The intricacies of the world of finance can be all the more annoying and a nuisance if you have to deal with them on a daily basis for mundane reasons. If you need to return a small borrowed amount to a friend or pay your local handyman for nailing a board to a tool shed, making out checks or taking a walk to an ATM may get especially irksome.
Things started changing big time back in 2009 with the advent of Venmo, a mobile payment app that has, over the years, become all the rage with a vast number of users. The bulk of the app’s audience is Millennials. Within just 5 months of the app’s launch, it became prominent enough to be purchased for $ 26.2 million by Braintree, a PayPal company and a payment provider whose client accounts include several iconic names and universally known disruptive startups.
Initially conceived as a p2p (peer-to-peer) payment app, Venmo combines the concept of a payment wallet app with that of a social network. Presently, the app allows making secure, cashless transactions with both friends and businesses located in the user’s vicinity. The user’s account is linked to either their bank account or their credit card. It is possible to make a search for and add a friend, as well as view all your transactions, illustrated with emoticons, in a continuous feed.
The Trust feature of the app allows you to automatically pay for recurring needs, such as for example, utilities. Easy-to-use, visually appealing, free-to-use (whatever charges there are all billed to the beneficiary businesses) and fun to use otherwise. What does one need to know and take into account to successfully implement a payment app development project and build a great wallet app such as this one?
Here are some tips that can help.
Make Sure Your App Supports All the Main Online Modes of Payment. Consider the Less Obvious Use Cases
For your mobile payment app to be able to respond to all your client’s needs, it must support the following online modes of payment:
1. P2P payments within the system’s network.
2. Online eCommerce payments.
3. On-the-spot payments at retailers.
However, simply supporting the above payment modes is unlikely to give you an edge. in order to sizeup your target audience’s interest in your app, you should also look into the possibility of incorporating the various possible use cases the above payment modes can be associated with. Your users may appreciate the following features as part of your payment wallet app:
1. Paying a merchant on an installment plan.
2. Paying a taxi cab service (with discounts calculation).
3. Setting a borrowing limit for a friend and allowing them to withdraw a set amount, a set number of times and/or at set intervals. This feature could be of particular interest to parents.
4. Sending and receiving a friend-to-friend borrowing request.
5. Transferring a borrowing request to a friend with a comment.
Don’t Expose the User’s Credit Card Details
Any payment, even a cash one, requires a certain level of safety and security. With mobile payments, your phone plays the role of your credit card. While paying at retailers, the users of your mobile payment app will use their phones in exactly the same capacity to effect transactions. Make sure your app does not expose their credit card number to the surroundings during a transaction. Design your app to send a protected code instead. Along with fingerprint identification, which must be used to authorize such transactions, this can ensure a good security level for your wallet app.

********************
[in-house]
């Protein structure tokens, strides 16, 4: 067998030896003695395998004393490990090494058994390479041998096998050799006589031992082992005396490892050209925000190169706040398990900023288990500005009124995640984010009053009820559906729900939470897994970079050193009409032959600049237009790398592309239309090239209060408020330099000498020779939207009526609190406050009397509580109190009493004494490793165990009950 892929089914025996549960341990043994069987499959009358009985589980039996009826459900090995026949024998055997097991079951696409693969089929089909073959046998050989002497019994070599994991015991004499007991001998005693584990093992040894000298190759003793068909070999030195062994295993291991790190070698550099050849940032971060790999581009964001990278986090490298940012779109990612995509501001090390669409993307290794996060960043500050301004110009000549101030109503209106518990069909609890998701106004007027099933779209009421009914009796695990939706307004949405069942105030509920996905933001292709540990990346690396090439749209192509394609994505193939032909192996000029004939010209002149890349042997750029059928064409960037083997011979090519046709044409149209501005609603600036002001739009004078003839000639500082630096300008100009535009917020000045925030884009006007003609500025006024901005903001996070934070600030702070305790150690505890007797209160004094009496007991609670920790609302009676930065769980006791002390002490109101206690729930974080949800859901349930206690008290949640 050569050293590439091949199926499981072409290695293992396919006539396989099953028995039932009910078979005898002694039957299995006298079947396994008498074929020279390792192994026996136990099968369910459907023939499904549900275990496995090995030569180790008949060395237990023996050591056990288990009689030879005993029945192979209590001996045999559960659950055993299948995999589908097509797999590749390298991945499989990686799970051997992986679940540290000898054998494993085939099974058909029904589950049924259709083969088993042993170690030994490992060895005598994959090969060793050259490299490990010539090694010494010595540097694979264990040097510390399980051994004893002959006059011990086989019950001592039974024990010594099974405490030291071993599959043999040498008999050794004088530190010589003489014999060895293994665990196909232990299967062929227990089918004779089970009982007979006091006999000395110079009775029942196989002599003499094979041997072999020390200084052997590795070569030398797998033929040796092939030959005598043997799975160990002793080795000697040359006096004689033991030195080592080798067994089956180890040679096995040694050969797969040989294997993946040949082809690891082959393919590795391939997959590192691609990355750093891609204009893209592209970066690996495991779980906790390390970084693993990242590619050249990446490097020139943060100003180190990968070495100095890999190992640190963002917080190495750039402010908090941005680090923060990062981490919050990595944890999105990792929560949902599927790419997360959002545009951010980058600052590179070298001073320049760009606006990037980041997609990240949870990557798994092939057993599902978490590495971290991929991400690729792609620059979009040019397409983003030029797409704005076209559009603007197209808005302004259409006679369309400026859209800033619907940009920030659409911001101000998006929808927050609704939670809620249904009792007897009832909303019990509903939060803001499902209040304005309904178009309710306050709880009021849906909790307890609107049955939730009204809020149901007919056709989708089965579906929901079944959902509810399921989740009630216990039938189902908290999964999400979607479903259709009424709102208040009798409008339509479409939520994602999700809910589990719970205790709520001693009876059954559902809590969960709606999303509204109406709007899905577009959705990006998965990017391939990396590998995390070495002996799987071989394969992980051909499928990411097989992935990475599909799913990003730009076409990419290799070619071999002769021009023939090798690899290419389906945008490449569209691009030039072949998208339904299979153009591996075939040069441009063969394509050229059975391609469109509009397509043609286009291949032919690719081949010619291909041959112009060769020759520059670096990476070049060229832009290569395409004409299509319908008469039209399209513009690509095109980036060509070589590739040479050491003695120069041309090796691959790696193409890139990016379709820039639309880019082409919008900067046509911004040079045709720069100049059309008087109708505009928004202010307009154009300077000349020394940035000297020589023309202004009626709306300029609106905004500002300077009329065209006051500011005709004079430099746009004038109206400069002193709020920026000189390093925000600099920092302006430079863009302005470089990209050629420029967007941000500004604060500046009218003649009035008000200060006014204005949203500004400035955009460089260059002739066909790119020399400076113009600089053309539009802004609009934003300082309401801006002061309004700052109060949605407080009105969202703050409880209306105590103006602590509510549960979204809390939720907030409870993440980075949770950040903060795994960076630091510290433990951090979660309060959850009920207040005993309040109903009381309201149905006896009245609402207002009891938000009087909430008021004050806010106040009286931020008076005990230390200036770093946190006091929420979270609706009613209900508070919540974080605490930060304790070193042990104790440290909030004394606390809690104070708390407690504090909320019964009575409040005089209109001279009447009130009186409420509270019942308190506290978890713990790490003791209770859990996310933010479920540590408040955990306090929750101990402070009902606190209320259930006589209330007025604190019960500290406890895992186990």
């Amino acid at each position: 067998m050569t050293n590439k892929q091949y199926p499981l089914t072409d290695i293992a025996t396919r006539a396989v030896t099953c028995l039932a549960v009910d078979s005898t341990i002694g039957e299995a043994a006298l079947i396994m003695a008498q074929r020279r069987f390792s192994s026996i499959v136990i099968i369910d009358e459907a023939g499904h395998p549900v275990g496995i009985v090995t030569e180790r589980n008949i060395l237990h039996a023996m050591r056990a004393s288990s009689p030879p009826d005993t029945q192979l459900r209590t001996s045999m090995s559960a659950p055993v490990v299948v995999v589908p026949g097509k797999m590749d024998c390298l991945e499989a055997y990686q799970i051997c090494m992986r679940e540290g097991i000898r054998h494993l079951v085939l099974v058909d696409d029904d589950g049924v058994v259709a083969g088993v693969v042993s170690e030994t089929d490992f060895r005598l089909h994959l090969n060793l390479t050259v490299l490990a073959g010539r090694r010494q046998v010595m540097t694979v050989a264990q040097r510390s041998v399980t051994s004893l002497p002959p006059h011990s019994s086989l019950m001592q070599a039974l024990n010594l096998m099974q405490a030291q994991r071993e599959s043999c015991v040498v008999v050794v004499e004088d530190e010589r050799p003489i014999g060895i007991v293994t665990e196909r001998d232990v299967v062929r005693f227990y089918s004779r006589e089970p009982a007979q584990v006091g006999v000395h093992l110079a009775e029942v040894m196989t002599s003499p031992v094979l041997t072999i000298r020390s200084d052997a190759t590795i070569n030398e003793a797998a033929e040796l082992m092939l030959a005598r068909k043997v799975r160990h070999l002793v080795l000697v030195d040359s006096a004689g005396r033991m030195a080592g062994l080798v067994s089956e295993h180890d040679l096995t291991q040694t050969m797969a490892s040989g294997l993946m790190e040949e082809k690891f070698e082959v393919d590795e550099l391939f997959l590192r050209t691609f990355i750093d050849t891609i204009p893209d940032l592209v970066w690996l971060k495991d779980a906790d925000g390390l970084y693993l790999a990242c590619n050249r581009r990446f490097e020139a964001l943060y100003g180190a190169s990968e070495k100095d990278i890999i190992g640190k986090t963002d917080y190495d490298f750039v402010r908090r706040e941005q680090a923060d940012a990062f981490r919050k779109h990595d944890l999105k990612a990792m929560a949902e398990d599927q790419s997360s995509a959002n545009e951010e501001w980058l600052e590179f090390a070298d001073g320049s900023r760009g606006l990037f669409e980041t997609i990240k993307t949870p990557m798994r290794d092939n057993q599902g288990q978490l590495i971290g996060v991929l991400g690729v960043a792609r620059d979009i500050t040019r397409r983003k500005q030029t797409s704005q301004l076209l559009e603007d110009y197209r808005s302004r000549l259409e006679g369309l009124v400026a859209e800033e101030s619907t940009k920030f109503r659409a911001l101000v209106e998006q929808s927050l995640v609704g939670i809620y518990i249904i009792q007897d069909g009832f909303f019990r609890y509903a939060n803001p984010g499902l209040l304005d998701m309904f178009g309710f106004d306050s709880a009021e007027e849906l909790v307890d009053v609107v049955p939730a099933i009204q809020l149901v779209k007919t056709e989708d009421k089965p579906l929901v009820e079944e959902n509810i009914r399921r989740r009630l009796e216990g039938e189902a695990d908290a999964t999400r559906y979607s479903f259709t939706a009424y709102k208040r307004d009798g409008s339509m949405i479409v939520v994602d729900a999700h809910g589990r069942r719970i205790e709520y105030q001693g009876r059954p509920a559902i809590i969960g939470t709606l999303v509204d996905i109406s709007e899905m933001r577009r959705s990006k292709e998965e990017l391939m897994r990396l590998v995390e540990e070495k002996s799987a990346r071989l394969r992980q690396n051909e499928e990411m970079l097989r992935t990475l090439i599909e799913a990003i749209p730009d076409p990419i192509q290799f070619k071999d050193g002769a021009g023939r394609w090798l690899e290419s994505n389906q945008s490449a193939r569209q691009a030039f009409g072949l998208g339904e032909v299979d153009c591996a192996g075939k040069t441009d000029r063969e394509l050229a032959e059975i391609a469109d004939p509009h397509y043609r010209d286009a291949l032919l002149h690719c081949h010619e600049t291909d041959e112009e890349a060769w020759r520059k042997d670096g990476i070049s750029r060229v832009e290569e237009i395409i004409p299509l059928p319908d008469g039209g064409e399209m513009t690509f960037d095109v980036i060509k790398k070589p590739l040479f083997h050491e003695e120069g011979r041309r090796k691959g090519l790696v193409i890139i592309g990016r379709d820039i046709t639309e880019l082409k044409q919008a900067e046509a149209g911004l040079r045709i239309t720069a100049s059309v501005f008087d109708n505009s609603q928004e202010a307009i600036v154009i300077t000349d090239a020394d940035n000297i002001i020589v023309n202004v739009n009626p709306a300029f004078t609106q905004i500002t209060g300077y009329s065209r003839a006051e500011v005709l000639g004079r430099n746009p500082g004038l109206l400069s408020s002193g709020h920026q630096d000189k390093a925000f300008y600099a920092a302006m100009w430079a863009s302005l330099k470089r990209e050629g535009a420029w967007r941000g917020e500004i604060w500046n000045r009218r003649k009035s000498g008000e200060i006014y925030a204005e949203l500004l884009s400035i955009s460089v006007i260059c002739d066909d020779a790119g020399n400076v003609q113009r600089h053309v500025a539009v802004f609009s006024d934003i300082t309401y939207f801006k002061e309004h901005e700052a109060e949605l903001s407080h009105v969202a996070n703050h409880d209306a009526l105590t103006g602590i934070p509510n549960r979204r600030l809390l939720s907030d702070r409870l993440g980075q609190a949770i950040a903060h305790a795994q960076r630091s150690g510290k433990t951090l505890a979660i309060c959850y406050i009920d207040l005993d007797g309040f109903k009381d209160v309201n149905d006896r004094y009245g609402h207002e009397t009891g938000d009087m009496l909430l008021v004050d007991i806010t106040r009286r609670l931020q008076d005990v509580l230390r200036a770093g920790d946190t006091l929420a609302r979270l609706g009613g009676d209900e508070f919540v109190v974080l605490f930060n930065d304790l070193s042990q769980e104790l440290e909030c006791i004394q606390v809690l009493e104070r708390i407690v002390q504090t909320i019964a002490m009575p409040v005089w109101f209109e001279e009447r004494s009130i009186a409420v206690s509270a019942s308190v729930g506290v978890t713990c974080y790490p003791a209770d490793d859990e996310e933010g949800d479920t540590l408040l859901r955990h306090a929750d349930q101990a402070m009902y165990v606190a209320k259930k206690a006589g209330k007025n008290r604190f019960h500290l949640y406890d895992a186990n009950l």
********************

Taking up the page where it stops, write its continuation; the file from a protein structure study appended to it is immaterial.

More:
Prevent Your System From Getting Overloaded
Even if your app’s audience doesn’t grow as rapidly as that of Venmo which, according to PayPal's quarterly earnings report, had processed more than 8 billion transactions in the second quarter of 2016 vs 3.9 billion in the same period of 2015, you can still expect a significant and constantly growing load on your system: this is a business niche in which this should be taken for granted.
Some day, this load is bound to become excessive and cause disruption, or simply impair your app’s availability. In order to prevent the overloading of your system, it would be prudent to start building it as a cluster solution from the very beginning. This approach will allow the capacity of your system to grow in proportion to its growing number of users.
Implement a Separate Capability for Synchronizing Financial Data
Making a transaction in your payment system causes a chain reaction. The system is then impelled to recalculate any amounts that it is supposed to track and which have been impacted by the transaction. For a system with a large number of users, this translates to thousands of recalculations at any given instant in time and can make it go haywire.
Don’t try to make the whole of your system chase each and every transaction made in it.With this approach, your odds to succeed are slim.
The more optimal approach would be to implement a capability that would adjust all impacted amounts across your system at set intervals.
Choose the Most Optimal Development Technology
If similar to that of Venmo, your monetization scenario is geared toward billing merchants, your mobile payment app must be able to interact with eCommerce apps very efficiently. In fact, this is something essential for any payment application.
In this sense, an extra fraction of a second of loading time can translate to a much higher abandonment rate and a significant percentage of unreceived revenue.
Native apps are generally known to load eCommerce sites 10-20% faster than other apps do. Take this into account when choosing the technology for your payment app development project.
© 2017, Vilmate LLC
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